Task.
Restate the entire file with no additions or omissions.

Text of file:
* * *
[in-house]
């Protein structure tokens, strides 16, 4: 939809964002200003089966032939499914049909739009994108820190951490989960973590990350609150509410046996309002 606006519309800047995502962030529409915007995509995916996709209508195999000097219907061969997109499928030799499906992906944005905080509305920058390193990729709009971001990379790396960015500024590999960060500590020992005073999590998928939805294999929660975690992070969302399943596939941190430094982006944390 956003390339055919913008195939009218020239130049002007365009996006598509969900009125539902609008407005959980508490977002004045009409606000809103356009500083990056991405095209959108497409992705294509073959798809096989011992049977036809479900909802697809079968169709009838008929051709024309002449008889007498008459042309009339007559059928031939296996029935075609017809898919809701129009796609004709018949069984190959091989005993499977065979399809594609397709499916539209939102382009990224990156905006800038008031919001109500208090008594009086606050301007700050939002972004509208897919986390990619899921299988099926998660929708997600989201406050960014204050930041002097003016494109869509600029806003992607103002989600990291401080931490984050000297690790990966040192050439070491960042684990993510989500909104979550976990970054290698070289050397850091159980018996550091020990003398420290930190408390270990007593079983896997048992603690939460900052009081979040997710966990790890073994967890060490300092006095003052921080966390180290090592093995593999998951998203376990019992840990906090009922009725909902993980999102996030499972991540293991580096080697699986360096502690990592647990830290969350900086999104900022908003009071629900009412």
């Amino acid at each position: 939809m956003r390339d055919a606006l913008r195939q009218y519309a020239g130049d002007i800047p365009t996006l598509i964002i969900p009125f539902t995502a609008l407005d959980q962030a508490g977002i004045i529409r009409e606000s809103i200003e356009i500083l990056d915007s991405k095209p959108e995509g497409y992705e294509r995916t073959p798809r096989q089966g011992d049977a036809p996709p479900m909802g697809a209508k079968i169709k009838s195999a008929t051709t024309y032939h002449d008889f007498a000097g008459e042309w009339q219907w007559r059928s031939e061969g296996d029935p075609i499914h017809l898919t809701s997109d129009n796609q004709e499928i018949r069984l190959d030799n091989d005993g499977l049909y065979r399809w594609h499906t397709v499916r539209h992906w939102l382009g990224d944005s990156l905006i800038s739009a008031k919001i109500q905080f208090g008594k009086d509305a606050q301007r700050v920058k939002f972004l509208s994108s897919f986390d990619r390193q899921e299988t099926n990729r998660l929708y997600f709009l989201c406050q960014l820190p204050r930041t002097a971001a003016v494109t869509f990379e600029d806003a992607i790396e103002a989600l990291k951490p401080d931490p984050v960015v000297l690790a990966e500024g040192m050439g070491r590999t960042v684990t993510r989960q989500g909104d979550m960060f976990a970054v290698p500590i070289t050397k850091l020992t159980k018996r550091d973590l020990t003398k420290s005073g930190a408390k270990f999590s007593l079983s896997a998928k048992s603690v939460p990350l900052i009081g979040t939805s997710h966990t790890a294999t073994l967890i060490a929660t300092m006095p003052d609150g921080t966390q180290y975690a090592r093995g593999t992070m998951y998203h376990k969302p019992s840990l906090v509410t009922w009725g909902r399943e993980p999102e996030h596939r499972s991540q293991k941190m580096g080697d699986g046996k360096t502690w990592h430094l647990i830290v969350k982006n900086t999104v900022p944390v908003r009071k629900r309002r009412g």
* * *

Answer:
[in-house]
């Protein structure tokens, strides 16, 4: 939809964002200003089966032939499914049909739009994108820190951490989960973590990350609150509410046996309002 606006519309800047995502962030529409915007995509995916996709209508195999000097219907061969997109499928030799499906992906944005905080509305920058390193990729709009971001990379790396960015500024590999960060500590020992005073999590998928939805294999929660975690992070969302399943596939941190430094982006944390 956003390339055919913008195939009218020239130049002007365009996006598509969900009125539902609008407005959980508490977002004045009409606000809103356009500083990056991405095209959108497409992705294509073959798809096989011992049977036809479900909802697809079968169709009838008929051709024309002449008889007498008459042309009339007559059928031939296996029935075609017809898919809701129009796609004709018949069984190959091989005993499977065979399809594609397709499916539209939102382009990224990156905006800038008031919001109500208090008594009086606050301007700050939002972004509208897919986390990619899921299988099926998660929708997600989201406050960014204050930041002097003016494109869509600029806003992607103002989600990291401080931490984050000297690790990966040192050439070491960042684990993510989500909104979550976990970054290698070289050397850091159980018996550091020990003398420290930190408390270990007593079983896997048992603690939460900052009081979040997710966990790890073994967890060490300092006095003052921080966390180290090592093995593999998951998203376990019992840990906090009922009725909902993980999102996030499972991540293991580096080697699986360096502690990592647990830290969350900086999104900022908003009071629900009412």
């Amino acid at each position: 939809m956003r390339d055919a606006l913008r195939q009218y519309a020239g130049d002007i800047p365009t996006l598509i964002i969900p009125f539902t995502a609008l407005d959980q962030a508490g977002i004045i529409r009409e606000s809103i200003e356009i500083l990056d915007s991405k095209p959108e995509g497409y992705e294509r995916t073959p798809r096989q089966g011992d049977a036809p996709p479900m909802g697809a209508k079968i169709k009838s195999a008929t051709t024309y032939h002449d008889f007498a000097g008459e042309w009339q219907w007559r059928s031939e061969g296996d029935p075609i499914h017809l898919t809701s997109d129009n796609q004709e499928i018949r069984l190959d030799n091989d005993g499977l049909y065979r399809w594609h499906t397709v499916r539209h992906w939102l382009g990224d944005s990156l905006i800038s739009a008031k919001i109500q905080f208090g008594k009086d509305a606050q301007r700050v920058k939002f972004l509208s994108s897919f986390d990619r390193q899921e299988t099926n990729r998660l929708y997600f709009l989201c406050q960014l820190p204050r930041t002097a971001a003016v494109t869509f990379e600029d806003a992607i790396e103002a989600l990291k951490p401080d931490p984050v960015v000297l690790a990966e500024g040192m050439g070491r590999t960042v684990t993510r989960q989500g909104d979550m960060f976990a970054v290698p500590i070289t050397k850091l020992t159980k018996r550091d973590l020990t003398k420290s005073g930190a408390k270990f999590s007593l079983s896997a998928k048992s603690v939460p990350l900052i009081g979040t939805s997710h966990t790890a294999t073994l967890i060490a929660t300092m006095p003052d609150g921080t966390q180290y975690a090592r093995g593999t992070m998951y998203h376990k969302p019992s840990l906090v509410t009922w009725g909902r399943e993980p999102e996030h596939r499972s991540q293991k941190m580096g080697d699986g046996k360096t502690w990592h430094l647990i830290v969350k982006n900086t999104v900022p944390v908003r009071k629900r309002r009412g």